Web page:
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ECONOMY

U.S. Growth: Slow and Volatile

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<p>Commodity traders struggled on Tuesday to assess the impact of Japan's natural and nuclear power disasters on the world economy.</p>(Scott Olson/Getty Images)

Breathe, everybody.

Wednesday’s stock market dive is probably an overreaction to an admittedly ugly week of economic data—in the same way that market exuberance in recent months was probably an overreaction to the best job-creation streak the United States has seen in years.

 

(RELATED: U.S. Adds Fewer Jobs Than Expected in May)

Stocks fell throughout the day, and Treasury bonds hit their lowest yields of the year, in what appeared to be pent-up market reaction to a wave of economic indicators all falling short of expectations. The disappointing numbers included consumer confidence, housing sales and prices, several manufacturing indexes, and most jarringly, the ADP report that private payrolls added only 38,000 jobs in May. 

(RELATED: Stocks Fall 2.22 Percent, Worst Day Since August)

 

At this point, we’re one bad Labor Department release on Friday away from some genuine panic about the state of the recovery. Even a net gain in the five-figure range would do the trick.

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Reality is a little more positive and a lot more complicated than that. Wall Street analysts are fairly united in their view that the recovery has entered a “soft patch,” just like it did last year, and that sooner or later, growth and job-creation are on track to pick up again. Several analysts and columnists have been reminding Americans that recoveries from financial crises can often feel like stop-and-go traffic on the freeway.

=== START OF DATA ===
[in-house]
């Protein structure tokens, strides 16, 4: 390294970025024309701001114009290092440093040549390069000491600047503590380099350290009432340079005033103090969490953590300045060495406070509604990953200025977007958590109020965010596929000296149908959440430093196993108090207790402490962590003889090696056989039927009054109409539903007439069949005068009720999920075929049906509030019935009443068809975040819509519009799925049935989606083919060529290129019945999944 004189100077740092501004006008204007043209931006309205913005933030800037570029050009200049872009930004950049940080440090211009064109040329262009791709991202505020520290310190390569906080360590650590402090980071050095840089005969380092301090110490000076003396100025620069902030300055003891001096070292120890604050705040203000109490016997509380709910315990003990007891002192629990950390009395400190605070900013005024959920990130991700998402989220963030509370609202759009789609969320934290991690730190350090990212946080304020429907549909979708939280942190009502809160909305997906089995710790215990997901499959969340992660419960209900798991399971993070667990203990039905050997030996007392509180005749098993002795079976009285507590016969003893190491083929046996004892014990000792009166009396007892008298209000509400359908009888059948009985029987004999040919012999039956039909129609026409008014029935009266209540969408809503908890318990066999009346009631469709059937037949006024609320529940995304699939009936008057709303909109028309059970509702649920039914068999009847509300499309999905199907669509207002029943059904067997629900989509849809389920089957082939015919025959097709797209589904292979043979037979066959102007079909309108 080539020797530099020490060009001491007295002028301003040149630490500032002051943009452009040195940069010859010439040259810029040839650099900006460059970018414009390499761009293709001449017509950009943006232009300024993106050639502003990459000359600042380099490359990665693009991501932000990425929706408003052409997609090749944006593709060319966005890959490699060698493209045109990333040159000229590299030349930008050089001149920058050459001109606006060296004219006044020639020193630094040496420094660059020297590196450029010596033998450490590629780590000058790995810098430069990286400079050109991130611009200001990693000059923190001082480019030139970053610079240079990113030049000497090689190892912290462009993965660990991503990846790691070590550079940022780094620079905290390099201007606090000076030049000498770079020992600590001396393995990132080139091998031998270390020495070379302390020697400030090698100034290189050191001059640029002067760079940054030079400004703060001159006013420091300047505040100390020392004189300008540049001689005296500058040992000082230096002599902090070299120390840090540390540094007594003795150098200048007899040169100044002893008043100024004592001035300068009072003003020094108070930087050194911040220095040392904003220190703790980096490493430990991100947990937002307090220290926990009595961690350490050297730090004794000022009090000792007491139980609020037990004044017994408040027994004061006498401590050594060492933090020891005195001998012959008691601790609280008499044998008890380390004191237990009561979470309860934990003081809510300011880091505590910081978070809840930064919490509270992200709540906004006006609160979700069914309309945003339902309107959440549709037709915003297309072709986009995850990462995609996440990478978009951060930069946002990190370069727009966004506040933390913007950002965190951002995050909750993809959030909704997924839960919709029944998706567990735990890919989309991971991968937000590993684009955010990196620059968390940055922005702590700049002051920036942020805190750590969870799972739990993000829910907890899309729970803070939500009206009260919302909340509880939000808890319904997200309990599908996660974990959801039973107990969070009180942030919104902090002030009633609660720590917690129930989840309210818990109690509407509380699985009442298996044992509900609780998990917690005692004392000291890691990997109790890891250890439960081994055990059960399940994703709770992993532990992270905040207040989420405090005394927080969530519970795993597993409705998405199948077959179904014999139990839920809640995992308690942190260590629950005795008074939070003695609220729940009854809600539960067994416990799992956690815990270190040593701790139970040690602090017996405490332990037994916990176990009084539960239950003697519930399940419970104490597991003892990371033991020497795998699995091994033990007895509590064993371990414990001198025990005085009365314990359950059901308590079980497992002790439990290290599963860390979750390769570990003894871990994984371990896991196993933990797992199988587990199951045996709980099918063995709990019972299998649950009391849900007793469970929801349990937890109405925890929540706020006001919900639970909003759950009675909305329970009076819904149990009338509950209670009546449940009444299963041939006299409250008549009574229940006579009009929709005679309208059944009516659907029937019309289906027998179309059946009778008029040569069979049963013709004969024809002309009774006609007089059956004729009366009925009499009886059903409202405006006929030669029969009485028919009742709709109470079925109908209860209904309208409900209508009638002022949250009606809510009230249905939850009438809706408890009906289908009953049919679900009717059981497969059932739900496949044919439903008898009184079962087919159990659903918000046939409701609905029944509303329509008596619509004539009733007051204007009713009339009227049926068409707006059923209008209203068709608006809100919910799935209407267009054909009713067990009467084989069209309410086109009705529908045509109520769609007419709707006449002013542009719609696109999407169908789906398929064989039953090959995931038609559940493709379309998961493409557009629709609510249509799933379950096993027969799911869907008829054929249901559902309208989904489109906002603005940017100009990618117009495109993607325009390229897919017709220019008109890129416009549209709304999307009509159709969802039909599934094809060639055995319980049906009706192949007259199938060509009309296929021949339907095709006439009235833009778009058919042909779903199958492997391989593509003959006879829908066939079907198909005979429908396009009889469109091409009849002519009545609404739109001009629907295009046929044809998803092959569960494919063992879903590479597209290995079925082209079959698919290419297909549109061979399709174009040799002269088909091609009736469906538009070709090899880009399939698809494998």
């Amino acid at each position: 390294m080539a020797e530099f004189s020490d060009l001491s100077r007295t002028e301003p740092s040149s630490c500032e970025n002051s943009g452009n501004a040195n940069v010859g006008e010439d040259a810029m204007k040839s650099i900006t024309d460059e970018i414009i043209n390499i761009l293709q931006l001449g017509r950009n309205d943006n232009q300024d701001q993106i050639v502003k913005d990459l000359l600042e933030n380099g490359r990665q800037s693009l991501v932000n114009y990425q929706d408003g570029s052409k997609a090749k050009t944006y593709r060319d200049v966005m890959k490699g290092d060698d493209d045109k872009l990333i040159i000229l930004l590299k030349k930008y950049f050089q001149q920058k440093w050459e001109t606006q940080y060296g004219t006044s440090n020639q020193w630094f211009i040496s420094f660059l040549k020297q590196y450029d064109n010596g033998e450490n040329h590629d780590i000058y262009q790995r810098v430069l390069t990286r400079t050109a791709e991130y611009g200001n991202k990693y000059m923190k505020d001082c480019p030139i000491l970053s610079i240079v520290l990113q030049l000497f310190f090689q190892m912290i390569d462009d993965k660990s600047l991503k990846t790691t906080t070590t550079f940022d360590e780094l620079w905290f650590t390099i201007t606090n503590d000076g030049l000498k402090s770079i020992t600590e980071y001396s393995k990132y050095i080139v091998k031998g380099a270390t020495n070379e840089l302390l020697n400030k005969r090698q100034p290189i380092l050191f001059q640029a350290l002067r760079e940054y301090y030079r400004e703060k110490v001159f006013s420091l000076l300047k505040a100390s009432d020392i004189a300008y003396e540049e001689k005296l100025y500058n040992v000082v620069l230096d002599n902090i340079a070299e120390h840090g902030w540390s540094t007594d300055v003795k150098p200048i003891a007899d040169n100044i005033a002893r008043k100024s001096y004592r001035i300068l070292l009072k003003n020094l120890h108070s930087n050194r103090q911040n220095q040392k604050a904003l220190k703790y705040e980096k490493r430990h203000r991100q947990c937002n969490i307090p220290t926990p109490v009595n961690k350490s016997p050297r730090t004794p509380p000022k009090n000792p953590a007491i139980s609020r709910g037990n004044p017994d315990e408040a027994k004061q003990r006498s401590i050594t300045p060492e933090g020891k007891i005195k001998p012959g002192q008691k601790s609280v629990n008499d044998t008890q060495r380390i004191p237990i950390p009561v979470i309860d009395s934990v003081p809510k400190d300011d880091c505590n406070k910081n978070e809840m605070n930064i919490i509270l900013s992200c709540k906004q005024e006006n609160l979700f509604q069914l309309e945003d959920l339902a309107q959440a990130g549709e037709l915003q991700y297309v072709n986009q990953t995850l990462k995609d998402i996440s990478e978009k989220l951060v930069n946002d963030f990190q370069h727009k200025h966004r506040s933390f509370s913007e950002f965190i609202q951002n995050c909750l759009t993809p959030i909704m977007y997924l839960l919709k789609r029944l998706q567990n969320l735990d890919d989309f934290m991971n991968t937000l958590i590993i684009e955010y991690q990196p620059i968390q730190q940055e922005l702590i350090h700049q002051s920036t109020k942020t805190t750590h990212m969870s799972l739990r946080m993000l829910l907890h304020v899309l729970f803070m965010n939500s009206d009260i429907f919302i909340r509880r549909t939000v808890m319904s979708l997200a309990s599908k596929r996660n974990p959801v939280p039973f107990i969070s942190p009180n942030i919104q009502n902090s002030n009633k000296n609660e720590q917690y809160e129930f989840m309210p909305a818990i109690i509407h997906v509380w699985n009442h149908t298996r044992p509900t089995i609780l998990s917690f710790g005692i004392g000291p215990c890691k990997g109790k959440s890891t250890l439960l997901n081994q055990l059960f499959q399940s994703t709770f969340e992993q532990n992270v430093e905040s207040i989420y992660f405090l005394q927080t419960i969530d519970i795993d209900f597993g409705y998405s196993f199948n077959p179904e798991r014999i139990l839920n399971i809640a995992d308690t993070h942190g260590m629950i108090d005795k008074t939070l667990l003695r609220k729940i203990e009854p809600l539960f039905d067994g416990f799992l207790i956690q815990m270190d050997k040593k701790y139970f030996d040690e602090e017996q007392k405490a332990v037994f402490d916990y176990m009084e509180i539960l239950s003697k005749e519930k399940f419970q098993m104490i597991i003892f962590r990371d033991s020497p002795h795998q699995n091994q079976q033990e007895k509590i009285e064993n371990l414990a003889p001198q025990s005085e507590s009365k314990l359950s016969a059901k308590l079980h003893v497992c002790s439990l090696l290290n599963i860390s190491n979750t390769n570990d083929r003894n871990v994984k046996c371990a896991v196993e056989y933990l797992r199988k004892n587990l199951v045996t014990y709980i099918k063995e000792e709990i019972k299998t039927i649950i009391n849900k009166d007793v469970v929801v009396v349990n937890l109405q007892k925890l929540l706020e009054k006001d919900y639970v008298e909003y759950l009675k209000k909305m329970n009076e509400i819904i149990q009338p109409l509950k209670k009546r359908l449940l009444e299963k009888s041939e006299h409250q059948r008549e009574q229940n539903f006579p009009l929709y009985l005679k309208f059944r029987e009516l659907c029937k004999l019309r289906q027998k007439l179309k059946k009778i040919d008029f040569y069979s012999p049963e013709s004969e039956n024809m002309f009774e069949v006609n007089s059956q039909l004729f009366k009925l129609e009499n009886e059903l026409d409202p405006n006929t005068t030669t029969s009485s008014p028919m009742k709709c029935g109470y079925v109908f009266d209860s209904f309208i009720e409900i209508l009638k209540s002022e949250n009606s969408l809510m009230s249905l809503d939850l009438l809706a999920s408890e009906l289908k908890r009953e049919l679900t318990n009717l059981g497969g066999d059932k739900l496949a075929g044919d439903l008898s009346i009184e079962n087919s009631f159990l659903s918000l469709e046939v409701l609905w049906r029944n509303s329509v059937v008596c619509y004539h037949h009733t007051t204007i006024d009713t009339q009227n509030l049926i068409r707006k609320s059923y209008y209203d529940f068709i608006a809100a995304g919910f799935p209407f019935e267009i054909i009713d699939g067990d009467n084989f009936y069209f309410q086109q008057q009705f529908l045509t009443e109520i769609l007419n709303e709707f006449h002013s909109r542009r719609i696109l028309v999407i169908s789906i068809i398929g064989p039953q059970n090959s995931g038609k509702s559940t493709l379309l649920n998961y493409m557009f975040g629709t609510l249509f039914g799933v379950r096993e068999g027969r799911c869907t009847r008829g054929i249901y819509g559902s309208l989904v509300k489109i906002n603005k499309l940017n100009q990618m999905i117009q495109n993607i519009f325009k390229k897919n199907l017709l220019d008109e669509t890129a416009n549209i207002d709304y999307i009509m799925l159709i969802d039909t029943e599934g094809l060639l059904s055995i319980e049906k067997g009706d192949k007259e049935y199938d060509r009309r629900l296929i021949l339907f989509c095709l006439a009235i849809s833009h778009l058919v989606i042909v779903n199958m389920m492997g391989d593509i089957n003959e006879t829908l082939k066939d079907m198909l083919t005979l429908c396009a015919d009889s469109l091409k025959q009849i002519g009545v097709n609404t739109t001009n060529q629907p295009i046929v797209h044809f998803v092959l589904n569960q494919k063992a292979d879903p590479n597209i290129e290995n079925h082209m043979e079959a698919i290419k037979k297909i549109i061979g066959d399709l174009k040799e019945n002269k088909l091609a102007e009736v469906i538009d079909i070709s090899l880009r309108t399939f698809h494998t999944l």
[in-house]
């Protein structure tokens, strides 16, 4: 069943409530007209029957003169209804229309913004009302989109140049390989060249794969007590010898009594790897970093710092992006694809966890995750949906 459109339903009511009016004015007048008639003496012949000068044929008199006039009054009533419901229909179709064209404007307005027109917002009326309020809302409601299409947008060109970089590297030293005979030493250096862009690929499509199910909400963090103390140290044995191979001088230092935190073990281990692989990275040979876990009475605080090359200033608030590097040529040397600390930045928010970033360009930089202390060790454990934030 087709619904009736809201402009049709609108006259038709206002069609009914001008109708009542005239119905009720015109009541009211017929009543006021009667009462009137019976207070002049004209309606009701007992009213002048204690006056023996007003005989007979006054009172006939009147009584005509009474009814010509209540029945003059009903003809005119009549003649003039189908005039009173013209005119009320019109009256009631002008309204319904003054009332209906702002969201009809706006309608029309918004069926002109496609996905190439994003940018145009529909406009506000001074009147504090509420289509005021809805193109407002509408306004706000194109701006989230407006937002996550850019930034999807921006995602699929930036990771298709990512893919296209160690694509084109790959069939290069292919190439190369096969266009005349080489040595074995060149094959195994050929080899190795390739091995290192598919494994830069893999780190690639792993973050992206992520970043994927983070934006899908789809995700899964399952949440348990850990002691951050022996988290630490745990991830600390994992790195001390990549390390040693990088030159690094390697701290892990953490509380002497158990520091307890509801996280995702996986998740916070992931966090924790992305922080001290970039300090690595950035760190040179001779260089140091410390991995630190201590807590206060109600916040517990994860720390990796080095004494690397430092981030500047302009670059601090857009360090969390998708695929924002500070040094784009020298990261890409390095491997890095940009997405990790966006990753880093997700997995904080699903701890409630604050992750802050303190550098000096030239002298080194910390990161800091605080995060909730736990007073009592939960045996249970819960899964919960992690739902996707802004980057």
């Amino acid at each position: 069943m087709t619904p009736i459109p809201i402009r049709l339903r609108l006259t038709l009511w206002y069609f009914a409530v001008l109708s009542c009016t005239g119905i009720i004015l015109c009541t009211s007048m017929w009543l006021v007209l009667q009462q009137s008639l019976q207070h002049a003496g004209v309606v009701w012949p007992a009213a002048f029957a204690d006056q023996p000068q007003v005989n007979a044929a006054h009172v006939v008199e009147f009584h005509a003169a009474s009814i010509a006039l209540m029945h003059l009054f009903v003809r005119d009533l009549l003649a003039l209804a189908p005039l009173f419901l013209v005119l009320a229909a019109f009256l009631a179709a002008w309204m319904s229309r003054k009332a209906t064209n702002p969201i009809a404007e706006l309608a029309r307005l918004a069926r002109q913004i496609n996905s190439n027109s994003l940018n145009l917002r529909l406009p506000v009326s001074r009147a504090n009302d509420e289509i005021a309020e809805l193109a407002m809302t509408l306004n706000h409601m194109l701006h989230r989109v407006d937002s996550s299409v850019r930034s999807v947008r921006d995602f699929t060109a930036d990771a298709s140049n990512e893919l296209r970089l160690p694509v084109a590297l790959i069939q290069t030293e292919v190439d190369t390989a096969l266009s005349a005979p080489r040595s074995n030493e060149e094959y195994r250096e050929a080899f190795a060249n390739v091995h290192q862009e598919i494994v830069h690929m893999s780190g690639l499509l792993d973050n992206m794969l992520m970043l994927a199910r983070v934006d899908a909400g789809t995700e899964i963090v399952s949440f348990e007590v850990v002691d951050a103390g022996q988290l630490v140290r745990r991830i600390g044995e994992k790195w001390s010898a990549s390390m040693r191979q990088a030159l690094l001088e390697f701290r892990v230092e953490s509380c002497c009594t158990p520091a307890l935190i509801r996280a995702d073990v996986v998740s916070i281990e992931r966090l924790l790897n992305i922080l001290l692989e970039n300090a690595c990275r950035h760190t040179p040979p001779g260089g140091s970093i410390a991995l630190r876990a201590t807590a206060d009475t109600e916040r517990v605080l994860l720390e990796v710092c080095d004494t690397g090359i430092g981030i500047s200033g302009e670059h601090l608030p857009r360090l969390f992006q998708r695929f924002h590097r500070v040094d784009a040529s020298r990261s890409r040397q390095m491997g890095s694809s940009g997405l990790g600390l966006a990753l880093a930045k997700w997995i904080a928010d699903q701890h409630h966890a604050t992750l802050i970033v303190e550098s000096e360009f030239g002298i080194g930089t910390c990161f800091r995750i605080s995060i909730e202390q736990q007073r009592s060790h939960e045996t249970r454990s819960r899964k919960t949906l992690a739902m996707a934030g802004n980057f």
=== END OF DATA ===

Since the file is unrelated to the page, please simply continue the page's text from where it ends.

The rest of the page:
For now, the economic brakes seem to be pumping. The 2010 slowdown flowed from worries over Europe’s sovereign debt crisis. This one is likely a combination of several factors. The spike in oil and food prices has spooked confidence—though consumers are still spending apace, dipping into their savings to keep up—and may be driving businesses to scale back hiring.

 

The housing market remains terrible. Natural disasters have disrupted Japan and much of America, along with global trade. Governments at all levels are scaling back, and aggregate demand remains weak across the economy. There’s also some possibility that the U.S. labor market is experiencing structural changes that cloud the employment picture.

One thing hardly any Wall Street analyst is fingering as the cause of the slump: the federal budget deficit, which just happens to be occupying all the economic oxygen in Washington right now.

There’s some sense among economists that relatively strong jobs numbers throughout the spring have obscured the generally slow-go trend of the recovery. One way to frame the weak ADP numbers, PNC economists wrote Wednesday, “is to look to weak GDP growth in 2011Q1 and only-moderate growth in the prior three quarters and ask, ‘Why have employers hired as much as they have through the first four months of 2011?’”

So what will it take for the economy to break out of this slump? “Better than expected job growth,” PNC senior economist Robert Dye wrote in an e-mail. “Stronger wage and nonwage income (in real terms). (An) ongoing rally in equities. Commercial and residential construction reignites. Manufacturing output repatriates and exports boom. Consumer, investor, business confidence heals.”

That’s a dream chain reaction, yes, but at least one spark may already be lit: Gas prices have fallen for three straight weeks.

Lawmakers can help “by not adding more problems to the mix,” said Nigel Gault, chief U.S. economist for IHS Global Insight. “The best thing that they can do is to raise the debt ceiling, thereby removing one potential source of disruption. And they should not try to impose immediate budget austerity on a weak economy.”

Gault, and several other top analysts, expect growth to accelerate in the third quarter. Until then, try not to panic – or get your hopes up too far.

Want the news first every morning? Sign up for National Journal’s Need-to-Know MemoShort items to prepare you for the day.

Katy O'Donnell contributed contributed to this article.

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